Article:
Photograph by Dave Lepori
PANHANDLE PAIR: Tim Hendrixson (left) and Kevin Blackton star in 'A Tuna Christmas.'
San Jose Stage Company improves on Texas talk in sequel 'A Tuna Christmas'
By Marianne Messina
ONE GENERALLY expects less from a sequel, but San Jose Stage's production of A Tuna Christmas, the sequel to last season's Greater Tuna, seems to benefit from having the introductions out of the way. The two OKKK radio jockeys, Arles Struvie (Tim Hendrixson) and Thurston Wheelis (Kevin Blackton), ease us into the tiny Texas town of Tuna by way of call-in listeners like used-gun-shop owner Didi Snavely (Hendrixson), and then it's straight to the Christmas Eve troubles of Bertha Bumiller (Blackton). Playing all 22 characters, Blackton and Hendrixson exit and return under endlessly clever pretexts for transitions between characters as smooth as a slug's behind.
OK, my meager redneckisms can't match what falls out of these folks' mouths: Didi (Hendrixson) promises tough old cane-wielding Aunt Pearl (Blackton) that a certain gun is ideal for blue jay shooting, "It'll blow the fuzz off a gnat's ass at 35 yards." The irate Pearl ends one memorable phone call, "I hope Santa craps down your chimney." Characters pour on the Podunk just as heavily as ever, but in A Tuna Christmas they are more sympathetic, and their stories more universal. Waiting on Christmas eve for her philandering husband to show up, Bertha Bumiller maintains her stoical, ornery edge while daring to pause for the occasional sigh or moment of wistful thinking, "Christmas used to be so special; now it's everyone for himself." Only the smut-busting Vera Carp (Hendrixson) seems to be an open target. Busily expurgating Christmas carols, Vera insists, "I'm not comfortable singing about virgins" after Bertha clarifies that the "Silent Night" lyric is not "round young virgins."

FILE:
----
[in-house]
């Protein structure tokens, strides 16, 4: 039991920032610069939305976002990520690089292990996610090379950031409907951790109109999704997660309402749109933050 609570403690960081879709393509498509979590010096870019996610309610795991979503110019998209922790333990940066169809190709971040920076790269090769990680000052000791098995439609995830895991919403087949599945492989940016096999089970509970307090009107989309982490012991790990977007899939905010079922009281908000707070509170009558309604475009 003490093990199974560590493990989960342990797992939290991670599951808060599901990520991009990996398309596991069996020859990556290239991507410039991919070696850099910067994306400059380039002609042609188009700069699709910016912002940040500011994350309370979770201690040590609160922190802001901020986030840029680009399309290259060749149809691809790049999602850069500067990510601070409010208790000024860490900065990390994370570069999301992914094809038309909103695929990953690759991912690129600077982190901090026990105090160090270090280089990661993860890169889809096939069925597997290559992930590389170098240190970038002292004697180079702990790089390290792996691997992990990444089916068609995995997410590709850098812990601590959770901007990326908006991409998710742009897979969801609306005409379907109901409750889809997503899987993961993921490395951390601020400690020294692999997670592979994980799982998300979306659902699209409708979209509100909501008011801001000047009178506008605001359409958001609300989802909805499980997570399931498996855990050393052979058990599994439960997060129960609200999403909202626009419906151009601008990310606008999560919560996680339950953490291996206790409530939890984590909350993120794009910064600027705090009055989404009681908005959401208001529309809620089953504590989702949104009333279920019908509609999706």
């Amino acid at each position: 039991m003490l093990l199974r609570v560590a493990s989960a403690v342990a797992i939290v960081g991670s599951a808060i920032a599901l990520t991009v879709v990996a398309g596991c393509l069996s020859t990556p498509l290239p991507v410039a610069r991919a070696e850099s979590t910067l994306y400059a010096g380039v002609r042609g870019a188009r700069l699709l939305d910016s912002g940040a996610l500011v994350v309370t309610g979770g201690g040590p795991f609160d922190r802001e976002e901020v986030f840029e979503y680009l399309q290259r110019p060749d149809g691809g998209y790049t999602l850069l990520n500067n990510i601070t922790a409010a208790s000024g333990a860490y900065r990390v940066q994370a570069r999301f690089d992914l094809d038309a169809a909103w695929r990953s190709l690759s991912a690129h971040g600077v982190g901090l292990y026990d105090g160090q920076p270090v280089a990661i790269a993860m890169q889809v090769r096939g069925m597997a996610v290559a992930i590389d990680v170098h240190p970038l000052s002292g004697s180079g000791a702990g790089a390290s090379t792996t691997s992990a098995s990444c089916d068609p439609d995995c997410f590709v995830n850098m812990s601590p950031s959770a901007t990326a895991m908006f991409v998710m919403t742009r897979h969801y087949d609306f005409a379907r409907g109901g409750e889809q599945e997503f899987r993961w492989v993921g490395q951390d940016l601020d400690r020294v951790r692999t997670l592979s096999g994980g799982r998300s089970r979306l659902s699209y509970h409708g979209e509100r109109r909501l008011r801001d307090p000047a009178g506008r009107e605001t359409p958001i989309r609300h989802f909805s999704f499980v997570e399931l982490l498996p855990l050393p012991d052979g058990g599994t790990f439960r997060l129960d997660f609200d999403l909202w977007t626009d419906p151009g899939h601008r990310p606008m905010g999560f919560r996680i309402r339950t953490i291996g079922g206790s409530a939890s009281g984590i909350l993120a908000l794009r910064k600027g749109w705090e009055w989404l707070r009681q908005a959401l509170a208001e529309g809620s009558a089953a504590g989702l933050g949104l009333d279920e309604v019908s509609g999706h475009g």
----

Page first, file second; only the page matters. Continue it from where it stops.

The Stage opens the second act with a lively introduction of two new characters, young Tastee Kreme waitresses Helen (Hendrixson) and Inita (Blackton as a cheerleader type in a flaming bush of red hair). Costume designer Eileen Barnes has gone over the top and around the corner to dress these ladies like coat racks at a holiday yard sale. They're all dripping glitter and wearing weapon-size Christmas corsages with sharp plastic poinsettia spears. Gaudy poinsettias flop from atop Bertha Bumiller's red slippers and decorate her blouse (under a lime-green vest).
Director Randall King helps the casual set design, a Formica kitchen table before the "Welcome to Tuna" wall, by defining each household by its Christmas tree. A cat-burglar stagehand switches out the trees, scraggly to opulent to bald scrub brush (not to mention Didi's tree, all adangle with hand grenades). Don't let the shuffling old-lady footfall and slow drawls mask these two actors' incredible timing, not just in terms of quick clothing/personality changes, but in terms of their comfortable, natural interactions. A Tuna Christmas churns out nonstop laughter even with its warmer ending and its minimized cruelty to animals. Whether it's due to Christmas spirit or the maturity of the authors, who claimed in an interview that "we've gotten as old as our characters," the one-day sagas of these Tuna town folk end with a little cockle-warming here and a little closure there.
A TUNA CHRISTMAS, a San Jose Stage Company production, plays Wednesday–Thursday, 7:30pm, Friday–Saturday, 8pm and Sun, 2pm through Dec. 23 (no show Nov. 22) at The Stage, 490 S. First St., San Jose. Tickets are $20–$45. (408.283.7142)
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